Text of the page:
Clothes Make the Man
The 1830s were a time when men’s clothing was affected by the tug and pull of Brummell’s austere dandy elegance and the more ornate flair of D’Orsay’s early dandyism. Men in general didn’t think of themselves as dandies, but the philosophy of men’s dress was heading for an identity crisis. Tailors still reigned supreme at this time, but fashion cycles made for conflicting modes of wear. Men were more and more inclined to move away from the frills and furbelows of earlier phases of dandyism.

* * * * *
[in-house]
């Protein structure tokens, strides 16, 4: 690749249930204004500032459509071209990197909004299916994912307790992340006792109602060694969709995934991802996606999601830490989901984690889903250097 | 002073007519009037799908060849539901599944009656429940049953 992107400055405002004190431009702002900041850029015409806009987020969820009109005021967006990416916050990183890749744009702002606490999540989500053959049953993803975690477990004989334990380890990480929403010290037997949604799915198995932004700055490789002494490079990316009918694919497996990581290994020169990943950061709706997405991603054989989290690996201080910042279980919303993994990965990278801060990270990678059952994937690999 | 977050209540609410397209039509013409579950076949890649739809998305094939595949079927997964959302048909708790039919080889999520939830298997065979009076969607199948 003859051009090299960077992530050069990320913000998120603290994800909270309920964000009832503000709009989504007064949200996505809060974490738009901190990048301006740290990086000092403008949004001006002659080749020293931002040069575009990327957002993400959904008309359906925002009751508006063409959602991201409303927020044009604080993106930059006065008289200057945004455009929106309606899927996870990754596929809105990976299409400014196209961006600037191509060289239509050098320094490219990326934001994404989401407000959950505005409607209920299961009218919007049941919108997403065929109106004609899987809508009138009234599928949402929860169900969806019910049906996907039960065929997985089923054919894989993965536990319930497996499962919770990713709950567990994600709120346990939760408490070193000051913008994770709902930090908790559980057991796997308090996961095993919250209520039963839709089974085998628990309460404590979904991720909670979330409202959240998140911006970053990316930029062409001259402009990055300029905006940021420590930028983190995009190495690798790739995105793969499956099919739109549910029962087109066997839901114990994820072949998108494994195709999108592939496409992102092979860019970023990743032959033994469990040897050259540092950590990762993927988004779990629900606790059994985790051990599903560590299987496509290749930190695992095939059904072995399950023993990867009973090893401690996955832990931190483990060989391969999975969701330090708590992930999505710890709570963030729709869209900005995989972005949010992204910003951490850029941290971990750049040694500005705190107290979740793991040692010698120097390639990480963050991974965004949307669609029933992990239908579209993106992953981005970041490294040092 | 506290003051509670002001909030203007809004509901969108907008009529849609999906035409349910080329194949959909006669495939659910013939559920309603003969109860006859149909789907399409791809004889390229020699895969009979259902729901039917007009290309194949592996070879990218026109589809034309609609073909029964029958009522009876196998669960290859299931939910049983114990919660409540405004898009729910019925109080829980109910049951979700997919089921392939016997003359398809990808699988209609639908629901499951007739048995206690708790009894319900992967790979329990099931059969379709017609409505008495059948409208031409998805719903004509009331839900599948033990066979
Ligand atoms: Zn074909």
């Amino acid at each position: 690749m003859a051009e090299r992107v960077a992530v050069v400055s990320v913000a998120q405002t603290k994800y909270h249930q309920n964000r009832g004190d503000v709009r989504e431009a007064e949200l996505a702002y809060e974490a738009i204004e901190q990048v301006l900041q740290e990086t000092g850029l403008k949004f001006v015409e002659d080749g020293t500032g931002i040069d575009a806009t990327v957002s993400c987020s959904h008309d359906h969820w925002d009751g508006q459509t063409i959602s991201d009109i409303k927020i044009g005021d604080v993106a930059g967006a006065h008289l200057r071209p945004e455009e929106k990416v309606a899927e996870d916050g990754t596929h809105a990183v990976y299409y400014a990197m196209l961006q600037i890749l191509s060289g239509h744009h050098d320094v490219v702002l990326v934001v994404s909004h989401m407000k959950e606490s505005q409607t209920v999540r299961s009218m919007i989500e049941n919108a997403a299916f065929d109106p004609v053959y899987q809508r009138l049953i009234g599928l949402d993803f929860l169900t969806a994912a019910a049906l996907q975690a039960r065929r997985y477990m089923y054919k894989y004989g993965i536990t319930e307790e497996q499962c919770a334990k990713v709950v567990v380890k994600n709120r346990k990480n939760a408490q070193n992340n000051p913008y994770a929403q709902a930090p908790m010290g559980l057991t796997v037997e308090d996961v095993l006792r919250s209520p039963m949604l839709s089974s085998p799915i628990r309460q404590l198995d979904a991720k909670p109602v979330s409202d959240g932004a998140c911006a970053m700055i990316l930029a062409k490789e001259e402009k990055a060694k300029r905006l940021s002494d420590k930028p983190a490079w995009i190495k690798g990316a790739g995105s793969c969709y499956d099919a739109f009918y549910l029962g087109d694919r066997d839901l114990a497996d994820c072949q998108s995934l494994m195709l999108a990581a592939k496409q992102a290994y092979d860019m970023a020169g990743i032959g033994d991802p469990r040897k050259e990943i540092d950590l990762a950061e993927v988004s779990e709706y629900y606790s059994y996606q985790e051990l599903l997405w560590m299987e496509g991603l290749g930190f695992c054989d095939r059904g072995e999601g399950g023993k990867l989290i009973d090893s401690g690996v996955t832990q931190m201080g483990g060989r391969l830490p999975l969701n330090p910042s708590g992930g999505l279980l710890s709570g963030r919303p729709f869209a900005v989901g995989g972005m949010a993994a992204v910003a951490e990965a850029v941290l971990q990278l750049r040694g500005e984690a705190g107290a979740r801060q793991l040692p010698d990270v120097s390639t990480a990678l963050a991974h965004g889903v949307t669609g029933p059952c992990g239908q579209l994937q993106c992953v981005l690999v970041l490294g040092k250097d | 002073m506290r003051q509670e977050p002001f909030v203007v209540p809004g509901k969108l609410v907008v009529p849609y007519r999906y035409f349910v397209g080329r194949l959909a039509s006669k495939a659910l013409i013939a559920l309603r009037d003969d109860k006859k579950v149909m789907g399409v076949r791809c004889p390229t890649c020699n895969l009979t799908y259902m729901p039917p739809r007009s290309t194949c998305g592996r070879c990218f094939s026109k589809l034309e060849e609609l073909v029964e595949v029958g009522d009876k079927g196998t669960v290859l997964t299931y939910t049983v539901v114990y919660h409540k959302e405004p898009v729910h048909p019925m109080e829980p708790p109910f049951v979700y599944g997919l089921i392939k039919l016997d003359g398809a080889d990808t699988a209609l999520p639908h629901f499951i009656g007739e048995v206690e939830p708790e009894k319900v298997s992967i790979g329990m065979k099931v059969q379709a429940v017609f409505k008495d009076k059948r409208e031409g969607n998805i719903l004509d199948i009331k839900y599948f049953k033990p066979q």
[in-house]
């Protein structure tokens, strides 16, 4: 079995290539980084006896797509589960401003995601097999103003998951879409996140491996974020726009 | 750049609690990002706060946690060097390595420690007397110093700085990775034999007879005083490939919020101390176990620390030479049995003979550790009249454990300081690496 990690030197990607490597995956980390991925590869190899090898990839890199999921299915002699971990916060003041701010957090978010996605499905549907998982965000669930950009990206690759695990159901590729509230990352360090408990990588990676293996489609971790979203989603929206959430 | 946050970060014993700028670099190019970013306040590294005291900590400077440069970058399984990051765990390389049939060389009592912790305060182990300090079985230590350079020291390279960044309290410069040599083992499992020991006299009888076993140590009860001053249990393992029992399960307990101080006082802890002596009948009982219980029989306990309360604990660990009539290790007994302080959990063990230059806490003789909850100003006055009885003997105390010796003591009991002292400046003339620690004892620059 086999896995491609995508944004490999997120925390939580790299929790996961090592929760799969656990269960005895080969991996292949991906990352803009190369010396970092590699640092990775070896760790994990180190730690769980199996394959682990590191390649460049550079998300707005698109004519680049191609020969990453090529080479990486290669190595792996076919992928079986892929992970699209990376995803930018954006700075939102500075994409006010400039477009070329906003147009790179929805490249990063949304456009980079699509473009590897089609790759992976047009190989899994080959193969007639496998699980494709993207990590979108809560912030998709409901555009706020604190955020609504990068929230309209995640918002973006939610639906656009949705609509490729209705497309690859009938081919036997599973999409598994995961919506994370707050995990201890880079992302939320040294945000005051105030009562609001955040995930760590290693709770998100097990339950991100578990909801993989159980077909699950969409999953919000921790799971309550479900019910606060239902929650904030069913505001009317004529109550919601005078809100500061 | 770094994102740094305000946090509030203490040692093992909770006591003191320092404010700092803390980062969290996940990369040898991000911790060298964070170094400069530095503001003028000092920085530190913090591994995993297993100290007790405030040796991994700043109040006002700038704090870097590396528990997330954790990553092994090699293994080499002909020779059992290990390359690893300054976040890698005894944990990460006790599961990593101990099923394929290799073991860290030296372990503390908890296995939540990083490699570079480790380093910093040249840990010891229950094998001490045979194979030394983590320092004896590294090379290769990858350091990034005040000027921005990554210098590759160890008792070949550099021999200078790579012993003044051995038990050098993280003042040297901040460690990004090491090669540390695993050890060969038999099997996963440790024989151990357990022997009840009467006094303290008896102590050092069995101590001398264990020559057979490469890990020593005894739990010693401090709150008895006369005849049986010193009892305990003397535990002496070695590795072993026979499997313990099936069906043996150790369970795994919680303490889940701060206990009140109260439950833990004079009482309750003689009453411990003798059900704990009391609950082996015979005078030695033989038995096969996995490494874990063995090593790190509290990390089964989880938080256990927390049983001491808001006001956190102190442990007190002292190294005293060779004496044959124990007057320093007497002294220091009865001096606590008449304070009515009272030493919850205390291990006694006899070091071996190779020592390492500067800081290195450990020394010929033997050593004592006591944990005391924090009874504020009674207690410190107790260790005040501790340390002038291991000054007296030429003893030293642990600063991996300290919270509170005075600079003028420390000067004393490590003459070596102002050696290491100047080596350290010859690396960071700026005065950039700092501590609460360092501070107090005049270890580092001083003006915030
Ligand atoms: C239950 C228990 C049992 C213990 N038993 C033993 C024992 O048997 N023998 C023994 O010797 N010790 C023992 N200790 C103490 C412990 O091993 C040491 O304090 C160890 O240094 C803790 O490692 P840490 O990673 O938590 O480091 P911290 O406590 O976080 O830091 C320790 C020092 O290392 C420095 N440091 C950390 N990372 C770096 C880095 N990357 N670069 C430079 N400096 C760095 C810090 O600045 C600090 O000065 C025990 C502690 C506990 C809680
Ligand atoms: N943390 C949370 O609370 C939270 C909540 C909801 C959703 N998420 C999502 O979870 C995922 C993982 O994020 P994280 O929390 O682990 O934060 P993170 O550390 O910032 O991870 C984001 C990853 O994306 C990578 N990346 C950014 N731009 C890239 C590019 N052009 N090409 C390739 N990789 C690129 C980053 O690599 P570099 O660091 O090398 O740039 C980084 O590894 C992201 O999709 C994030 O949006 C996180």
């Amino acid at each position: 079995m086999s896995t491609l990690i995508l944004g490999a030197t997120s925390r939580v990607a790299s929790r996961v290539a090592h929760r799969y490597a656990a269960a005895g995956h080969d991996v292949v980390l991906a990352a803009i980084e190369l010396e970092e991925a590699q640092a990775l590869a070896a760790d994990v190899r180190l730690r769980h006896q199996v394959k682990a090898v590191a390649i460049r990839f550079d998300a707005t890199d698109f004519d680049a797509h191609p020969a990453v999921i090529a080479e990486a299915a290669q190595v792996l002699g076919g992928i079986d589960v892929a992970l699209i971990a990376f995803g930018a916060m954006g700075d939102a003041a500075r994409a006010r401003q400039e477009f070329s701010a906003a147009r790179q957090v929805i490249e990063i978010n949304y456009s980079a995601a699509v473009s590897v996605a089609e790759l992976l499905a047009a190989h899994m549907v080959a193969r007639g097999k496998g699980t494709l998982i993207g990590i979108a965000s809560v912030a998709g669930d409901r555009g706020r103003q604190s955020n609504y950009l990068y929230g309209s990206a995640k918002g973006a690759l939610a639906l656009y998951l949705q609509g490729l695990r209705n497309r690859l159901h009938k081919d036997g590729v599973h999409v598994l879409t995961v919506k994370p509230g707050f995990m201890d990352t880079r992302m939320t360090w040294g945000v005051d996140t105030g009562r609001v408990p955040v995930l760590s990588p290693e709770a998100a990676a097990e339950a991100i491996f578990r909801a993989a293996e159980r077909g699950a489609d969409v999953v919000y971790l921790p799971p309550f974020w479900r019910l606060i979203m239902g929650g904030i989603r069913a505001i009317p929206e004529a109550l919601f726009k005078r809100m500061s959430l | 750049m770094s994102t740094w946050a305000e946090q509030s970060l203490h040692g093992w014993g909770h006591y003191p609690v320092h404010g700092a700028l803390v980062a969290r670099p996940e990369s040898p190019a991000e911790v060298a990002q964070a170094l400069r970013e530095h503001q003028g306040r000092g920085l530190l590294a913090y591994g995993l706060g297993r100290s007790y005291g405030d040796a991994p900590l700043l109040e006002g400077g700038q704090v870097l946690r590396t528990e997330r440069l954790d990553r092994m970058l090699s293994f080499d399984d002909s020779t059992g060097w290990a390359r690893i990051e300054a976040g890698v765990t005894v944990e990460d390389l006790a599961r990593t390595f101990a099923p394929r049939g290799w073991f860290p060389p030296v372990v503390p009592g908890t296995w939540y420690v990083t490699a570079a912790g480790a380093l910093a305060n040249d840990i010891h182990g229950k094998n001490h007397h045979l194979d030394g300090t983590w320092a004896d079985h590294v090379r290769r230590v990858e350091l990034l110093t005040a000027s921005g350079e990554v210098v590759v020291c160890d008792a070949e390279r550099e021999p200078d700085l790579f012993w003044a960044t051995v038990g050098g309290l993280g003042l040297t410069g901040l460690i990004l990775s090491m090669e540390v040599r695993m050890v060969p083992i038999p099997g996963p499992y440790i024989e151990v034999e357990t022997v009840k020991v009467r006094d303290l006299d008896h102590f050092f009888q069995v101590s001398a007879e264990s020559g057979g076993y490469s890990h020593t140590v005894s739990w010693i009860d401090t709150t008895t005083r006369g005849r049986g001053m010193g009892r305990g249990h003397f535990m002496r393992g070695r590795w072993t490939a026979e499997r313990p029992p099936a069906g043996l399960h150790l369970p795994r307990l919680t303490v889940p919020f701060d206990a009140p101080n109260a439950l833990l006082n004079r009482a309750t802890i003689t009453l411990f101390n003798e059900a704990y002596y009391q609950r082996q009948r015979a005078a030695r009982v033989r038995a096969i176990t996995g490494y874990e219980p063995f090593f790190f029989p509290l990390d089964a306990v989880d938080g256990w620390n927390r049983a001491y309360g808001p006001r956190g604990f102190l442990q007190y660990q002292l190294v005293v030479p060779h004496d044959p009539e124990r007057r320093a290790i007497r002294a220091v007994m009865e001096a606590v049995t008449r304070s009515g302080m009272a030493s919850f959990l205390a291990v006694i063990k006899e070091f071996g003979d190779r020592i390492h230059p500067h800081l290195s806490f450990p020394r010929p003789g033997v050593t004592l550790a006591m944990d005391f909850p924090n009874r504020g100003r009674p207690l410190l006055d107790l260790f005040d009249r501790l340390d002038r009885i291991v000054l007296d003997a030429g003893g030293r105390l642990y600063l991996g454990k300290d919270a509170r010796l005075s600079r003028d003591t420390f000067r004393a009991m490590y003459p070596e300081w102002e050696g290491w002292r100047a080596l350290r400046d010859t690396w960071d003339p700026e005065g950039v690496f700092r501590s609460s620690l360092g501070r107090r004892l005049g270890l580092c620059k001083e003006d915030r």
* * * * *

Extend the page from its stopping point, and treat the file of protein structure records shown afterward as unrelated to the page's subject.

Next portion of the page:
While women’s dress grew more elaborate, men’s clothing wavered between hugging and enveloping the masculine figure. The cut of some clothes in this time couldn’t have been comfortable for the wearer. While the dandy would never completely disappear, his representation was subject to some revisionism.